The main variable component for a call center is labor cost, which has led the companies providing outsourced call center operations to continuously chase the next low labor-cost countries to put in new operations and/or move existing operations. In the early 2000s the Philippines began to emerge as a favored alternative for call center operations. In addition, locales in the Caribbean and Latin America sprung up for call centers serving North American clients, and a number of Eastern European and North African countries saw the build-out of call centers serving European clients.
All of the call centers in the “new” locations still followed essentially the same model: big buildings with big telecom pipes coming in to them; and hundreds or thousands of workers being fed call after call automatically by sophisticated systems. As noted before, those centralized call-centers require a not-insignificant capital investment to build and equip.
Let’s say a company followed the trend of seeking out the lowest labor costs and built a call center in Timbuktu to take advantage of newest lowest labor rates in the world. But, after it was built and staffed, there wasn’t enough volume business to turn a profit, or the utilization of the agents was too difficult to manage to control costs?
Workers, of course, want to work on known schedules and be paid for the hours that they are at the job, regardless of whether they are busy. Call center operators must keep their workforce as close to 100% utilization as possible – every minute a call center agent is not on the phone is a pure cost.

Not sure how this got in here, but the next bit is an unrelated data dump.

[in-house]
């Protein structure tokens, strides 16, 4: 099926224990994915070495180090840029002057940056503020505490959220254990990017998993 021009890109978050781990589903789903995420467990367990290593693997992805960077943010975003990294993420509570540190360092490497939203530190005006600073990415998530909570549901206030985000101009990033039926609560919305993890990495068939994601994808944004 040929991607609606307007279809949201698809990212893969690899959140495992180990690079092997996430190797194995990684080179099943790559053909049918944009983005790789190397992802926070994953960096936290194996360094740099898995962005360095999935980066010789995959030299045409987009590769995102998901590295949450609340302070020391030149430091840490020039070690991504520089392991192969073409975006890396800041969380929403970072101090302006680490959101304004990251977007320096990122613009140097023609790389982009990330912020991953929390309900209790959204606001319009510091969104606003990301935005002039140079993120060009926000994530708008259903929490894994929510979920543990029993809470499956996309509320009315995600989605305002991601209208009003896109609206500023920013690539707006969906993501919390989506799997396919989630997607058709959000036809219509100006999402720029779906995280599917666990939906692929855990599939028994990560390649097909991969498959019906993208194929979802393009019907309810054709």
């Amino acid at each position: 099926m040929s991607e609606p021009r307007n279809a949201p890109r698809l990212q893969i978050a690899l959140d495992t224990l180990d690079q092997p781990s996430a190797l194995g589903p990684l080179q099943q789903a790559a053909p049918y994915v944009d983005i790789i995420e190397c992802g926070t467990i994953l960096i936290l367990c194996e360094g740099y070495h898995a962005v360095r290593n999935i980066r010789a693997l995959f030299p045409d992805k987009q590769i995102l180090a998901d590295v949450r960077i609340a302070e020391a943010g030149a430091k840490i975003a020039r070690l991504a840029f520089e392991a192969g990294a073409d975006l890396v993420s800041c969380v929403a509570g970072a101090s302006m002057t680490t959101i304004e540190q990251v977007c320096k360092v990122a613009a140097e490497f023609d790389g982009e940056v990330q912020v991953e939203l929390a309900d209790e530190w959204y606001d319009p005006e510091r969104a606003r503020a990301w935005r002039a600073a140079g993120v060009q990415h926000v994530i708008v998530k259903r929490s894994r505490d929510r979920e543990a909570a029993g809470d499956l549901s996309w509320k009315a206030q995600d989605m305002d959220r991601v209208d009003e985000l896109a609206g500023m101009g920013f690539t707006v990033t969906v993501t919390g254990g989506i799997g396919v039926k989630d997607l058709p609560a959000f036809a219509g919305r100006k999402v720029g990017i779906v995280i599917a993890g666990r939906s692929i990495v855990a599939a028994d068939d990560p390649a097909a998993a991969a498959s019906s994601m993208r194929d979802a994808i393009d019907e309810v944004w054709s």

That puts huge pressure on outsourced call center operators that are proving nothing more than labor arbitrage. That pressure encourages off-shore call center operators to lower pricing as long as they are covering their fixed costs when times are difficult. Of course, the customers and potential customers of outsourced offshore call centers aren’t ignorant of this trend and are happy to take advantage of it – thus creating a vicious cycle in pricing and margins for services that have been outsourced purely or predominantly because of labor arbitrage.
The “flat world” of low-cost global communications has enabled and encouraged this trend of companies seeking to find ever lower-cost locales. But the evolution of the “flat world” now provides an interesting alternative model that can enable a mix of off-shore, near-shore, traditional large centralized call centers, dispersed smaller centers, and even completely virtual call centers with agents working from home.
In the next segment of this series I will share the results of my interview with the senior management team of a U.S.-based outsourced call center services provider that is increasingly moving to a virtual call center model staffed with home-based agents. You’ll read how their model helps them to attract and keep great talent at a lower cost; manage utilization more effectively; and cut capital expenditures – all while maintaining or increasing customer satisfaction.
Their model has already begun to prove its potential to lower costs for domestically provided call center services, further reducing the already diminishing labor rate differential between U.S. on-shore and off-shore – giving these call centers a huge advantage over many of their domestic competitors. But as you might imagine, this model also has the potential to massively disrupt the traditional “brick and mortar, hub and spoke” call center model used by outsourcers around the world.